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sahel: eco info: vegetation
For nine months of the year, the Sahel is a vast expanse of brown. Greenery comes with the rainy season, but can be quickly consumed by animals in search of food or farmers in search of crop lands. Extensive cultivated fields of sorghum and millet are limited to the deltas of the Niger, Gambia and Senegal rivers.


Acacia (Acacia):

Acacia, whose deep root systems are ideal for semi-arid climates, are among the most common trees found in the Sahel. The tree's feathery leaves protect its bark from dry winds. If it doesn't rain, acacias may not produce leaves. The tree blooms in yellow or white fuzzy flowers. The bark of most acacias produces tanin, which is used in tanning leather; a variety of acacia native to the Sahelian Sudan, acacia senegal, produces gum arabic, used in pharmaceuticals and adhesives.


Baobab (Adansonia digitata) :

An African native, this drought-and fire-resistant tree is found throughout the Sahel. It is one of the largest trees on the planet, with trunks that are often 50 ft. wide, and heights of up to 85 ft. . In the dry season, the baobab is completely without leaves. Some local legends say that spirits planted the baobab tree upside down, thus accounting for its scraggly appearance in the dry season. The bark can be used for rope and cloth; the trunk, when hollowed out, as a shelter.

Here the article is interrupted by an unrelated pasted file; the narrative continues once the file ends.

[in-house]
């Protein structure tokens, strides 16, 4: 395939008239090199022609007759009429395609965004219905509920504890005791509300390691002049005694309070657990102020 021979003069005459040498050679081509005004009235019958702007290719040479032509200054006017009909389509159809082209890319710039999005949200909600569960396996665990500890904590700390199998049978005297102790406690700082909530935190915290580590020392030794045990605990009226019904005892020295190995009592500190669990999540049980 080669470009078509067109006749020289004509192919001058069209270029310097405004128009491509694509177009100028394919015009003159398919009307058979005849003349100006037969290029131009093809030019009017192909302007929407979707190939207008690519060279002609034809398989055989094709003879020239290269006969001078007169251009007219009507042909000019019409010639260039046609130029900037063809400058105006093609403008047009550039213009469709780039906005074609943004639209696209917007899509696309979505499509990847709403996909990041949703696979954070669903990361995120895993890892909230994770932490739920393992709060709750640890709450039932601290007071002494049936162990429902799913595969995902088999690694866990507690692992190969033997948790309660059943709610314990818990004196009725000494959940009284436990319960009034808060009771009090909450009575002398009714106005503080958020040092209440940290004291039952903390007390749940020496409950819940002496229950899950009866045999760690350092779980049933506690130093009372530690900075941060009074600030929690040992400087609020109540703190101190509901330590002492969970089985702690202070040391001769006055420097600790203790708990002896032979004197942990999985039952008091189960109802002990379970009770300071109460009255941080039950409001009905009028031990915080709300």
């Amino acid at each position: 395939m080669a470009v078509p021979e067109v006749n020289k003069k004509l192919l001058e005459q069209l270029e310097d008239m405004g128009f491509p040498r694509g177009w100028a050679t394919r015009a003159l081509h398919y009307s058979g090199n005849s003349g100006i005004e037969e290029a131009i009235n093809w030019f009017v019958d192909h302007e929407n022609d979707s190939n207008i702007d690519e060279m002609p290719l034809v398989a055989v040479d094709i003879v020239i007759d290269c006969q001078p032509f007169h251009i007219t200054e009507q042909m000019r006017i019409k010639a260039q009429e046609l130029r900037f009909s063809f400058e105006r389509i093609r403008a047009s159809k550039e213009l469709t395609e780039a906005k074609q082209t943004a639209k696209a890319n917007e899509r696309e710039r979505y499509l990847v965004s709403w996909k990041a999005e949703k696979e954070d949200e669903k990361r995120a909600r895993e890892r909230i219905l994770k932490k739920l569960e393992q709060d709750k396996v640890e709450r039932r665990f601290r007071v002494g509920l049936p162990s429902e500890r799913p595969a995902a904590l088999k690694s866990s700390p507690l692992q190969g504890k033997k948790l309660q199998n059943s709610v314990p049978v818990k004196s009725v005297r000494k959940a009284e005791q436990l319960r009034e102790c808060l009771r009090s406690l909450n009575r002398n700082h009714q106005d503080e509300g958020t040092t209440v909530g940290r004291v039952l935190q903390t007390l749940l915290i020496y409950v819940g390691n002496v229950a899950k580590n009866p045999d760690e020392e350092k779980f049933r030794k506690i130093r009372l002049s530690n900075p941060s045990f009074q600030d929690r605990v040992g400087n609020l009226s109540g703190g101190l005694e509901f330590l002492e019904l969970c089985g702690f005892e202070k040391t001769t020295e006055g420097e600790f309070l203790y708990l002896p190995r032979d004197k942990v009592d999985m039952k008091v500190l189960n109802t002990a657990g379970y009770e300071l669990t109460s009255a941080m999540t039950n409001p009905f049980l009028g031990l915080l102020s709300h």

Jujube (Ziziphous mauritiana):

A small, spiny tree about 23 - 66 ft. tall, the jujube is drought-resistant and found throughout the Sahel. In Burkina Faso, this tree is often used to make living fences that provide farmers with food and for their animals, fodder. Its fruit can also be used to make strong distilled spirits.


Grewia bicolor:

A drought-resistant tree that favors rocky slopes and depressions, the grewia bicolor's fruit is eaten fresh or sun-dried and is often turned into a juice or alcohol. Its hard, durable wood is suited for construction and for crafting spoons, clubs, and bows and arrows. Its bark is used as a diuretic and laxative and to treat diarrhea, gonorhhea, syphilis and inflamed instestines.


Cram-cram (Cenchrus biflorus ):

This prickly, short-lived grass is the food of choice for the herds that graze throughout the Sahel. It is found throughout the region, primarily in regions that border the Sahara.


Baobab Photo Credit/Copyright: Robert Williams www/robs-travel-photos.com

Grewia Photo Credit/Copyright: Dr. Gerald D. Carr, University of Hawaii



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